If you’re backpacking Nicaragua, the Caribbean coast belongs to the best places in Nicaragua you can visit. Our complete travel guide to the Nicaragua Caribbean coast gives you travel tips for the best beaches, the best places, and the best Caribbean islands in Nicaragua - all on a budget and mostly with public transport.
The Caribbean coast of Nicaragua features some of the best beaches of Nicaragua. It is certainly among the best places to visit in Nicaragua and belongs on every Nicaragua backpacking itinerary. You can relax at some of the best beaches in Nicaragua, experience Garifuna culture, enjoy sports like fishing or scuba diving, and see beautiful nature. People here speak English so it’s easy to communicate even if you don’t speak any Spanish. If you backpack Nicaragua, the Caribbean coast should be on your radar if you want to venture off the beaten path.
Of course, you can just fly from Managua to the Corn Islands for 140$ and save yourself some stress and time but you’ll also miss out on a great adventure. Travelling by bus and boat takes some time but the experience is totally worth it. It also costs you around 1/10 of a flight ticket (around 8$ for the bus and 7$ for the ferry). This way, you can easily have a great Caribbean getaway for 20$ per day or less.
Oftentimes, the main form of transportation is a panga - a small open boat. It brings you from Bluefields to Pearl Lagoon and from Pearl Lagoon to Orinoco and the Pearl Cays. In places like Bluefields and Pearl Lagoon, you can also find reasonably priced taxis.
As of 2022, Bluefields and Pearl Lagoon are connected to Managua by paved roads and reliable bus service.
Still, you have frequent power cuts on the mainland and a scheduled power cut from 6 am to 1 pm every day on Little Corn Island.
Once you leave Bluefields, your internet connection will decline. On Little Corn Island it’s bad, on the Pearl Cays nonexistent.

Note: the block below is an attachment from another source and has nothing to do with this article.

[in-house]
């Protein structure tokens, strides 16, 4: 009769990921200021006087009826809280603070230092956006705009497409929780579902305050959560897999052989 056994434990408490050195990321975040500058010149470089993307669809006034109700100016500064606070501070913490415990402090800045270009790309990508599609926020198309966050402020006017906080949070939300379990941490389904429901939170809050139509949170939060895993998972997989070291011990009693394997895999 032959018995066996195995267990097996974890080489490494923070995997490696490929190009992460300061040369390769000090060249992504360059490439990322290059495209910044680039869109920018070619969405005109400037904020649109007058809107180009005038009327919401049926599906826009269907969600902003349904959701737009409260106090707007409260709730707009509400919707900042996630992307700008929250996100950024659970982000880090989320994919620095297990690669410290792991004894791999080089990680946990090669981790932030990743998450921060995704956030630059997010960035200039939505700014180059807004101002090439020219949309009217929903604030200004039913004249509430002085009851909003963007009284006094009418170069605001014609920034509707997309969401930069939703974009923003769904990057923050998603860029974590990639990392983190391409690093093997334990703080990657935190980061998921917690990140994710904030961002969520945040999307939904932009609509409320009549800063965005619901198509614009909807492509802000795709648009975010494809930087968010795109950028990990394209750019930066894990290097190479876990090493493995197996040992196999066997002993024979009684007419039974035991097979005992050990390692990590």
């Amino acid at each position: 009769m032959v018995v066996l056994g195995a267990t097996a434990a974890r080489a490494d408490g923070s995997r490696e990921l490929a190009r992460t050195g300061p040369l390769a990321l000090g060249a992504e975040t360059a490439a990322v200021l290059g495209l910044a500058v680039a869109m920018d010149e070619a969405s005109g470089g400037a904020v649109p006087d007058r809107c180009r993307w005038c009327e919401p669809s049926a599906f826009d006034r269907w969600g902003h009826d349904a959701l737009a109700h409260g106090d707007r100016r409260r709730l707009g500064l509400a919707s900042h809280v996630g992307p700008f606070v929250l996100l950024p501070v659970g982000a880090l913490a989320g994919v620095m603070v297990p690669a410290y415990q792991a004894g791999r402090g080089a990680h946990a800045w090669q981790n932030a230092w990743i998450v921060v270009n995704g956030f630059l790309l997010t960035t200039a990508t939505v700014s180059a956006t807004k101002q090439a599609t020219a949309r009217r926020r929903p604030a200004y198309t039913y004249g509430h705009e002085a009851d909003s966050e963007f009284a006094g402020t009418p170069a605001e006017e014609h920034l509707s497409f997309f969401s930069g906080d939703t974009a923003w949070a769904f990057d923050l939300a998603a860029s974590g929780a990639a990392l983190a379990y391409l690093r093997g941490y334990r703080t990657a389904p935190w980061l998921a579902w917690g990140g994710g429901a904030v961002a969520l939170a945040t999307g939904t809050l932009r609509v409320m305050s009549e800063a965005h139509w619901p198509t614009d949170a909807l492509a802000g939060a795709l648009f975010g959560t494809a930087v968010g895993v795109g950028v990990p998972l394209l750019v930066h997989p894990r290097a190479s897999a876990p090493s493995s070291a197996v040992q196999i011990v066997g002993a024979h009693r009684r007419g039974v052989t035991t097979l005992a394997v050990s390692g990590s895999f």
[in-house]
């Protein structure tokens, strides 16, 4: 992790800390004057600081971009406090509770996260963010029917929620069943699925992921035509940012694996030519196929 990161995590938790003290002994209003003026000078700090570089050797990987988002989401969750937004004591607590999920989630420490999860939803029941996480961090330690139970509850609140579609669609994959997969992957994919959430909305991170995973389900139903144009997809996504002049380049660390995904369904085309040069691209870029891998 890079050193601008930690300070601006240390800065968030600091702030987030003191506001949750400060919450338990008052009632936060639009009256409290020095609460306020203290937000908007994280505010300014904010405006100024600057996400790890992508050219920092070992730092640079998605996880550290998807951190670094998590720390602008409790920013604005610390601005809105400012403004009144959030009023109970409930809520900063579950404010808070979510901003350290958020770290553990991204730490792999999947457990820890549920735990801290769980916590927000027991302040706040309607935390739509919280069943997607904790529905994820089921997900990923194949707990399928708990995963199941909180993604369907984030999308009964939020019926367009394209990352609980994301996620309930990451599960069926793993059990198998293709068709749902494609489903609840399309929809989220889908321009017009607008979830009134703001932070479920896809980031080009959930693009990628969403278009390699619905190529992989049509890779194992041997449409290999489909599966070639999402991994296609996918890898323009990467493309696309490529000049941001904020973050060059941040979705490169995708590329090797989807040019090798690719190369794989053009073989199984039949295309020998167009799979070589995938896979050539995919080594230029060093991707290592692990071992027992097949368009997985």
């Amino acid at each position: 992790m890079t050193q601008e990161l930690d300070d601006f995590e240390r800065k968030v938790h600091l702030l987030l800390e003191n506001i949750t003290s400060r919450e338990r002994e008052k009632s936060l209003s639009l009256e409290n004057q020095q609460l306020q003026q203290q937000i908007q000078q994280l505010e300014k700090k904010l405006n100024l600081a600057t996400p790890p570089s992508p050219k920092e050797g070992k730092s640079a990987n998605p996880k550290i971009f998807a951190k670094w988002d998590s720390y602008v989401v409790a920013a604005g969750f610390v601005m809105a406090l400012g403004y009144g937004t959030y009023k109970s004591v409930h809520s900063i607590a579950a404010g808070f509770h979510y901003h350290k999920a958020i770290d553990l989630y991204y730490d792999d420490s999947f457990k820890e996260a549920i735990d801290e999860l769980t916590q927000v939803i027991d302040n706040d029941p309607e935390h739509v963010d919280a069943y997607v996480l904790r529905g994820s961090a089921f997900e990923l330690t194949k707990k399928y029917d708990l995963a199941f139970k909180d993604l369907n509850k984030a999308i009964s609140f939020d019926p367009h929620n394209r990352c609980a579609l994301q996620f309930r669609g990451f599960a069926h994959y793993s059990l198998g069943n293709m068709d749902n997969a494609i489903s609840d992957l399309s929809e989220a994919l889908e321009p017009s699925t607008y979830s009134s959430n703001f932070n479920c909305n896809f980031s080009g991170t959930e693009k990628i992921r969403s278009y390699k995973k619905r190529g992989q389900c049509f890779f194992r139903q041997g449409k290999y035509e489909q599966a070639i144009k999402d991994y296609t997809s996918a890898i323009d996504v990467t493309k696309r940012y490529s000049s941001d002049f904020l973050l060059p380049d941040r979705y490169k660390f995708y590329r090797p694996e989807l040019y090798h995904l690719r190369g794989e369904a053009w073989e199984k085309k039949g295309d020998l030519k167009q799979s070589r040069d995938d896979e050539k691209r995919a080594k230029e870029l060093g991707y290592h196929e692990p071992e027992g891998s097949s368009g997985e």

Full disclosure: With the exception of Little Corn island, this is not the safest area in Nicaragua. Especially around Bluefields and Pearl Lagoon, there is a lot of cocaine and with drugs comes crime. It is advised to show the same behaviour as if you were in a city like Managua: Be cautious, attentive, don’t carry around your valuables and avoid walking around in the dark. Still, we were robbed in broad daylight in Pearl Lagoon on our way to Awas. In case of a robbery, it’s safest just to collaborate and hand over your money.
Day 1 - Bus from Managua to Bluefields or bus from Managua to Pearl Lagoon
Day 2 - Boat from Bluefields to Pearl Lagoon (maybe Awas)
Day 3 - Day trip to the Pearl Cays
Day 4 and 5 - Orinoco
Day 6 - Boat to Bluefields
Day 7- Boat to Corn Islands (make sure this is a Wednesdays, maybe a Saturday)
Day 8 - 15 - Enjoy Little Corn Island (go back on a Thursday or Sunday)
Bluefields is the biggest town on Nicaragua’s Caribbean coast and will most likely be your travel hub. If you ask for our honest opinion, Bluefields does not have a lot to offer for tourists and it did not really vibe with us. Our impression of this place was pretty chaotic and stressful.
Leave to other places.
If you ask us, one night is more than enough.
First, you have to take a bus from Managua to Bluefields (around 8$). Buses leave at the Terminal Buses Costa Caribe. They run all through the day and should take around 8 hours. If you want to avoid travelling at night - which we recommend for safety reasons - , the latest bus you can take is 9:15 am. From the bus station in Bluefields, you need to take a taxi into town.
Little Corn Island was our favourite Caribbean island of our whole Central America trip. You can stay in a beachfront bungalow for 5$ per day and you can enjoy a meal for under 3$.
Snorkelling and scuba diving: We have done both snorkelling (20$) and scuba diving (35$) here and the experiences were quite different. While snorkelling, we saw 5 nurse sharks as well as some other fish. While scuba diving, we went down to 18 meters (60 ft) and saw a giant school of fish (the biggest I’ve ever seen). It’s definitely a nice place to scuba dive and Dolphin Dive (recommendation!) offers discover scuba dives for complete beginners. Full disclosure: the coral reef itself could be in a better condition…
Exploring the beaches: A 45 minutes path brings you to beautiful Otto Beach on the north side of the island. You can simply relax here or snorkel from the shore although we found our snorkelling trip by boat more enjoyable. You can also venture out to find more hidden beaches.
Garifuna drumming and happy hour at Tranquilo: Every Wednesday, there is Garifuna night at Tranquilo Cafe with drumming and a bonfire. Every sunset, you can have happy hour drinks. It’s definitely the place to be on the island although the cocktails are small and overpriced - even during happy hour.
Banana bread: The best banana bread of my life. Try it! I’ve marked the spot on the map 😉
Beachfront bungalow: Rent a beachfront bungalow and just relax in your hammock.
What not to do on Little Corn Island: If you ask us, don’t visit the old lighthouse. It’s super hard to find and the way up is somewhere in between sketchy and dangerous. The view is not entirely worth it…